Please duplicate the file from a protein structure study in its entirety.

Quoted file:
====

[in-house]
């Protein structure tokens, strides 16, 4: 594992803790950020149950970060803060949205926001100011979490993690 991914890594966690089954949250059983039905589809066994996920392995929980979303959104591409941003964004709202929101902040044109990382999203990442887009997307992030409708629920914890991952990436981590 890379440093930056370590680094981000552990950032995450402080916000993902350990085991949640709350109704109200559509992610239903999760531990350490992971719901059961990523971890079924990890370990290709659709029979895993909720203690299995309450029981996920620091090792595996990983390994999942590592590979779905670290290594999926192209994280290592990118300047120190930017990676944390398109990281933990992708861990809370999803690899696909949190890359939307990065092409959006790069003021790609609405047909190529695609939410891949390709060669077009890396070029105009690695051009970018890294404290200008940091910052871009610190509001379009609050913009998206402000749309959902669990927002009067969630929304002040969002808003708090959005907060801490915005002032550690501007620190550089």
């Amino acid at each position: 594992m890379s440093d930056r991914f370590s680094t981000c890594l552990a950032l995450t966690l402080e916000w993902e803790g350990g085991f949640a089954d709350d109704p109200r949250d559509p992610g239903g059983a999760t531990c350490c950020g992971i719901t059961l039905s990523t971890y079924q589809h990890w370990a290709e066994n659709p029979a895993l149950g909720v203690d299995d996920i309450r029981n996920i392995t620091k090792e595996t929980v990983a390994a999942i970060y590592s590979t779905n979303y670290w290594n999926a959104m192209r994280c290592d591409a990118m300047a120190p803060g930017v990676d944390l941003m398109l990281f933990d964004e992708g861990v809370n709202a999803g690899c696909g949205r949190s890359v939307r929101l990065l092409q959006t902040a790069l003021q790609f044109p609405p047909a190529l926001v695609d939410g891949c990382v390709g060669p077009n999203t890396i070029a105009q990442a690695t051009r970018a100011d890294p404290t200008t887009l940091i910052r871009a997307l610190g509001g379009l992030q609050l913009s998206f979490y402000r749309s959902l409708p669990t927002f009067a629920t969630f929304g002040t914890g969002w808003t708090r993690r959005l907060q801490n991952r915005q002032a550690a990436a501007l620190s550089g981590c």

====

[in-house]
């Protein structure tokens, strides 16, 4: 594992803790950020149950970060803060949205926001100011979490993690 991914890594966690089954949250059983039905589809066994996920392995929980979303959104591409941003964004709202929101902040044109990382999203990442887009997307992030409708629920914890991952990436981590 890379440093930056370590680094981000552990950032995450402080916000993902350990085991949640709350109704109200559509992610239903999760531990350490992971719901059961990523971890079924990890370990290709659709029979895993909720203690299995309450029981996920620091090792595996990983390994999942590592590979779905670290290594999926192209994280290592990118300047120190930017990676944390398109990281933990992708861990809370999803690899696909949190890359939307990065092409959006790069003021790609609405047909190529695609939410891949390709060669077009890396070029105009690695051009970018890294404290200008940091910052871009610190509001379009609050913009998206402000749309959902669990927002009067969630929304002040969002808003708090959005907060801490915005002032550690501007620190550089």
């Amino acid at each position: 594992m890379s440093d930056r991914f370590s680094t981000c890594l552990a950032l995450t966690l402080e916000w993902e803790g350990g085991f949640a089954d709350d109704p109200r949250d559509p992610g239903g059983a999760t531990c350490c950020g992971i719901t059961l039905s990523t971890y079924q589809h990890w370990a290709e066994n659709p029979a895993l149950g909720v203690d299995d996920i309450r029981n996920i392995t620091k090792e595996t929980v990983a390994a999942i970060y590592s590979t779905n979303y670290w290594n999926a959104m192209r994280c290592d591409a990118m300047a120190p803060g930017v990676d944390l941003m398109l990281f933990d964004e992708g861990v809370n709202a999803g690899c696909g949205r949190s890359v939307r929101l990065l092409q959006t902040a790069l003021q790609f044109p609405p047909a190529l926001v695609d939410g891949c990382v390709g060669p077009n999203t890396i070029a105009q990442a690695t051009r970018a100011d890294p404290t200008t887009l940091i910052r871009a997307l610190g509001g379009l992030q609050l913009s998206f979490y402000r749309s959902l409708p669990t927002f009067a629920t969630f929304g002040t914890g969002w808003t708090r993690r959005l907060q801490n991952r915005q002032a550690a990436a501007l620190s550089g981590c």